Obvious publicity stunt? Absolutely. Bieber has about as much chance of appearing on Maury as he does breaking up with Selena Gomez for one of his Twitter stalkers followers. But still, we can dream — especially if there was any chance of the Biebs (who you know has got some moves) duplicating this dance: READ FULL STORY

Conrad Murray on 'Today': 'Something happened when I was not in that room'

Just two days after Dr. Conrad Murray was declared guilty in Michael Jackson’s June 2009 death, the Today show has released a preview of a sitdown between Murray and correspondent Savannah Guthrie. Guthrie’s chat with Murray — filmed before the verdict was handed down — will air in two parts on Thursday and Friday morning in advance of a two-hour special Michael Jackson and the Doctor, which Murray filmed with U.K. Broadcaster Steve Hewlett in November 2009, before he was charged in Jackson’s death. The documentary features behind-the-scenes footage of Murray’s defense team as well as a particularly unsettling set of photos of Jackson’s disordered home. In his Today interview, the doctor steadfastly maintained his innocence, essentially blaming Jackson’s addiction for the singer’s death. See exactly what Murray had to say and watch the full preview after the jump. READ FULL STORY

Pitbull countersues Lindsay Lohan for that 'Give Me Everything' lyric

Lindsay Lohan just can’t seem to get out of her own way. After doffing her clothes for a Playboy payout and spending a handful of hours in jail, she came out finding that she had been countersued by Pitbull in response to a defamation suit she filed against him.

Back in August, Lohan filed against Pitbull because of a lyric in his hit “Give Me Everything” that went “I got it locked up like Lindsay Lohan.” The beleaguered actress felt that it was an unjust knock against her character (even though she had already been in jail once already), saying “the lyrics, by virtue of its wide appeal, condemnation, excoriation, disparaging or defamatory statements by the defendants about the plaintiff are destined to do irreparable harm to the plaintiff.” The suit was filed in New York, which has a civil rights law protecting a person from having his or her name exploited for commercial gain.

Since the suit was filed just prior to the MTV Video Music Awards, Pitbull did the gentlemanly thing and invited Lohan to join him at the show, where he was performing the song in question. He even left her a ticket at will call.

Lohan didn’t show up, and apparently Pitbull is done playing games, as he has filed a suit of his own against Lohan. His claims that he did in fact have just cause to write that lyric (because, of course, she actually spent time in jail) and also noted that she was ineligible to file the suit in the state of New York, as she clearly lives in California (or at least does time there).

What do you think? Will everybody drop their suits and walk away friendly? And do you agree with Pitbull and believe the lyric is fair? Give us everything in the comments.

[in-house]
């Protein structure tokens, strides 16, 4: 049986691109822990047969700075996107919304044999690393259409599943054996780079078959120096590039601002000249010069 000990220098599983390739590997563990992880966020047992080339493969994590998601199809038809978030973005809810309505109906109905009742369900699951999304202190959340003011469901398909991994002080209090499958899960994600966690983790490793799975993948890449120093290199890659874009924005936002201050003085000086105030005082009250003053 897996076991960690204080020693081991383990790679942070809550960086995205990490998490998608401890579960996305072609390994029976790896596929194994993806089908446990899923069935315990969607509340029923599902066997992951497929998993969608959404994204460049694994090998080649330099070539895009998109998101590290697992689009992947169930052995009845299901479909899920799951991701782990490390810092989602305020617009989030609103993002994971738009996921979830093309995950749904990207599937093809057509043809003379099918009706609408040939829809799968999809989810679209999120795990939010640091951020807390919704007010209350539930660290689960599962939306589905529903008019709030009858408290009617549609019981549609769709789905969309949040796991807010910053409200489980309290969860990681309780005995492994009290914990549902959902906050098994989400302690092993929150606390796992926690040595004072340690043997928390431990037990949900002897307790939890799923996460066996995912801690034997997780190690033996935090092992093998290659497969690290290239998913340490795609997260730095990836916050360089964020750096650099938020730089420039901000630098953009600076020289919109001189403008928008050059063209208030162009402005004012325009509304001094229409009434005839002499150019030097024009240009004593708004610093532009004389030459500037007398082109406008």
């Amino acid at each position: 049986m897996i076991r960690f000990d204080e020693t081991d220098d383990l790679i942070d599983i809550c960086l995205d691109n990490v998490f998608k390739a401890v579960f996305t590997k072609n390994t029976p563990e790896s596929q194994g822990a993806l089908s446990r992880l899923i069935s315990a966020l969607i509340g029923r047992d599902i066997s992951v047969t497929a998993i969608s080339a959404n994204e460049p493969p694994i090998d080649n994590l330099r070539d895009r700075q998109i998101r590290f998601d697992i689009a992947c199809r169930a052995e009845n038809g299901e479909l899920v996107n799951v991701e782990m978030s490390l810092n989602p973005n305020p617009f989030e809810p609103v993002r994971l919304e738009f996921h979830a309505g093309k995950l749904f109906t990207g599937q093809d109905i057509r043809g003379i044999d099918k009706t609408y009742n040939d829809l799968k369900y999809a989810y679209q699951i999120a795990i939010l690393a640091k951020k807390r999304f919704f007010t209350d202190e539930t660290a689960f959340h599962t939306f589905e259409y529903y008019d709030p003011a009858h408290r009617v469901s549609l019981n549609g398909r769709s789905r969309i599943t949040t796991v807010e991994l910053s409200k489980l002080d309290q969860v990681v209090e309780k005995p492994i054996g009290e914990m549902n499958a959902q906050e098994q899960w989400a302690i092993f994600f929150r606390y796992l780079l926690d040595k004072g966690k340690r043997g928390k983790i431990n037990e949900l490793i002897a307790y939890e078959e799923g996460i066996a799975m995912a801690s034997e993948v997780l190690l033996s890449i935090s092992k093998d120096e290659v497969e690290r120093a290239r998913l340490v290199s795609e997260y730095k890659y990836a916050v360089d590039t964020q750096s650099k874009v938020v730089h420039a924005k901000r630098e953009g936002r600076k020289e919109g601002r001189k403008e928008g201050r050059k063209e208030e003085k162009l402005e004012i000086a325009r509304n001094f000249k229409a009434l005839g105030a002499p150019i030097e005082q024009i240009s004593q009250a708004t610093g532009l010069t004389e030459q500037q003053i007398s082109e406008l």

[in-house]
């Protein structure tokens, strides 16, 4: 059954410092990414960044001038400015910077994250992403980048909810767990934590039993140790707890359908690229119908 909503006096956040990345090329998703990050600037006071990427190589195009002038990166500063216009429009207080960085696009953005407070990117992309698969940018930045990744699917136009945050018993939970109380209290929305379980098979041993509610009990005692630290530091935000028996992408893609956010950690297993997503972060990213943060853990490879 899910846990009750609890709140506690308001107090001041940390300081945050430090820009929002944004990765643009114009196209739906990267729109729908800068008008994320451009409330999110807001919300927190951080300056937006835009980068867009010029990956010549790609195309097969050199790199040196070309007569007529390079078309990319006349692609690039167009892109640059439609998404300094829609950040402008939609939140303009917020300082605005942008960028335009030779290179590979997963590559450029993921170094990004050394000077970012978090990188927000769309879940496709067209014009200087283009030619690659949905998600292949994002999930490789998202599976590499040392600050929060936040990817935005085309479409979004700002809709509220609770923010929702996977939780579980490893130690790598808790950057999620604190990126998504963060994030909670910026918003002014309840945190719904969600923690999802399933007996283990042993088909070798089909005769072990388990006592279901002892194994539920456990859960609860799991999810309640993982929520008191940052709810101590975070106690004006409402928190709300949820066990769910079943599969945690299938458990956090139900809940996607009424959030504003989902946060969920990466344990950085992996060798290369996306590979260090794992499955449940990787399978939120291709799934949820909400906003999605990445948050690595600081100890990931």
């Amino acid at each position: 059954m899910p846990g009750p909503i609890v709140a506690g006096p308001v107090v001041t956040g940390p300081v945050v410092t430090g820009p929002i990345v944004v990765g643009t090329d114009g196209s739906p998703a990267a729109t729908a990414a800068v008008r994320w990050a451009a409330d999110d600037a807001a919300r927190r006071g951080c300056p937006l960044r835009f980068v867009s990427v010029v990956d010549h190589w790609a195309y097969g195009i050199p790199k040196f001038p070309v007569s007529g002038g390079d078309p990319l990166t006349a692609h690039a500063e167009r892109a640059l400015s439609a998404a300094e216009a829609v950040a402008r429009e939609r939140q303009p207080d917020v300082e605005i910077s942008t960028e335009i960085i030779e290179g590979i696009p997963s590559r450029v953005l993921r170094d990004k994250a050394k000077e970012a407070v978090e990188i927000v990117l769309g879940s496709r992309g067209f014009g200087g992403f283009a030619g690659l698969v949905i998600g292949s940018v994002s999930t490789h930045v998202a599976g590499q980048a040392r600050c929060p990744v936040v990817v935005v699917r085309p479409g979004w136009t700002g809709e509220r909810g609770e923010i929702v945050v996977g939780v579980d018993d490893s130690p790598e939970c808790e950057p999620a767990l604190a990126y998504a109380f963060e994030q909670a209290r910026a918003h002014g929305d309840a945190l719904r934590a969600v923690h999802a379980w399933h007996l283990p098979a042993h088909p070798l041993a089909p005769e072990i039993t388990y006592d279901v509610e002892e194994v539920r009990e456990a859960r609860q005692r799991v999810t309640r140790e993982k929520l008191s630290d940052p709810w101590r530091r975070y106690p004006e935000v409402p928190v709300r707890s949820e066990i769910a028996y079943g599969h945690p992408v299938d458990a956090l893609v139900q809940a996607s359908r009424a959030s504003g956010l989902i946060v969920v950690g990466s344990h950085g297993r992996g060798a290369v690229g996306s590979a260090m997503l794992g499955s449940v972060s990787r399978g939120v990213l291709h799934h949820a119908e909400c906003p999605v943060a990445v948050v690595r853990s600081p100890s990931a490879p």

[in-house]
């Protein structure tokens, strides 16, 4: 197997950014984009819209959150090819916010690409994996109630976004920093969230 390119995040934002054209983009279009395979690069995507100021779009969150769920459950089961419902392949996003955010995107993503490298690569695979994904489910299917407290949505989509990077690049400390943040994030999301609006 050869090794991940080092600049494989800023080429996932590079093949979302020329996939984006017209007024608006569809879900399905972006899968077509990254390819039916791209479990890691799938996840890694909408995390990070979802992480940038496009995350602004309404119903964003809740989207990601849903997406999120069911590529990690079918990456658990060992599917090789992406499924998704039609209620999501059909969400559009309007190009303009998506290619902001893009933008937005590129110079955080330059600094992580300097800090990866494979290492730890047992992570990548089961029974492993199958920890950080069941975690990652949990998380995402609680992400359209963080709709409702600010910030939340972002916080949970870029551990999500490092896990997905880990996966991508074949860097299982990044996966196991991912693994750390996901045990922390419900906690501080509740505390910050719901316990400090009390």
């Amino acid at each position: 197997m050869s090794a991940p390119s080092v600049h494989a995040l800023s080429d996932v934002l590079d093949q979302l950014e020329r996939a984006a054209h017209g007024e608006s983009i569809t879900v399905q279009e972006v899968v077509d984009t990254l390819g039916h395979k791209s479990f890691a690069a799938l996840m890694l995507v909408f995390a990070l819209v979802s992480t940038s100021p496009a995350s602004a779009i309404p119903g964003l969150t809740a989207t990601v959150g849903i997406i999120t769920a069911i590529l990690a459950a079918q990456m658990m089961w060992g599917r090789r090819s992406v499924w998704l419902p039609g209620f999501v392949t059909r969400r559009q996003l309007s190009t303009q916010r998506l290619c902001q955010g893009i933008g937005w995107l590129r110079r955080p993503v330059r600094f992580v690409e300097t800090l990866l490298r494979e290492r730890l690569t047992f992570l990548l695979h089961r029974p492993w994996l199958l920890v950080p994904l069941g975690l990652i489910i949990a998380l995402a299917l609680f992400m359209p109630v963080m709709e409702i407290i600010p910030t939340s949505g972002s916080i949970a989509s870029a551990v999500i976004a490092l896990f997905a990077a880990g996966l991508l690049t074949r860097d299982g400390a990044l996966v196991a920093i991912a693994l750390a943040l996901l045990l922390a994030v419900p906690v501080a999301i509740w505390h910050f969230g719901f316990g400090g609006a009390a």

Pitbull invites litigious Lindsay Lohan to the VMAs, says lyric about her is positive: Watch the video statement here
Lindsay Lohan to pose nude for ‘Playboy’
Rap beef! Lindsay Lohan sues Pitbull, Ne-Yo, and Afrojack for ‘irreparable harm’

Now that Dr. Conrad Murray has been found guilty, what does it mean for Michael Jackson's legacy?

By now, you’ve almost certainly heard that Michael Jackson’s former private physician Dr. Conrad Murray was found guilty of involuntary manslaughter.

Over the course of the last few weeks, the court system has given us access to a number of realizations, many of which confirmed suspicions we already had about the King of Pop’s final days. And if nothing else, we learned that Murray is a physician of questionable ethics and skill. But how does this verdict, which finds Murray culpable for Jackson’s death, change the way we think about Jackson? Does it at all?

The portrait of Jackson painted in court was the one whispered about in the days following his passing back in June 2009. He was in constant physical discomfort, which is why he was seeking out the services of physicians like Murray who would give him drugs to help him sleep (most notably Propofol, the agent that ultimately killed Jackson) and to manage his pain (the jury never got to hear the testimony of Dr. Arnold Klein, who the defense claimed got Jackson addicted to Demerol in the final months of his life). It sounds like it was a life of non-stop physical suffering, without even taking into consideration his psychological and financial woes.

In fact, the trial acted as something of a counterpoint to the 2009 film Michael Jackson’s This Is It, which documented the singer’s quest to make a comeback via rehearsals for his planned London residency. READ FULL STORY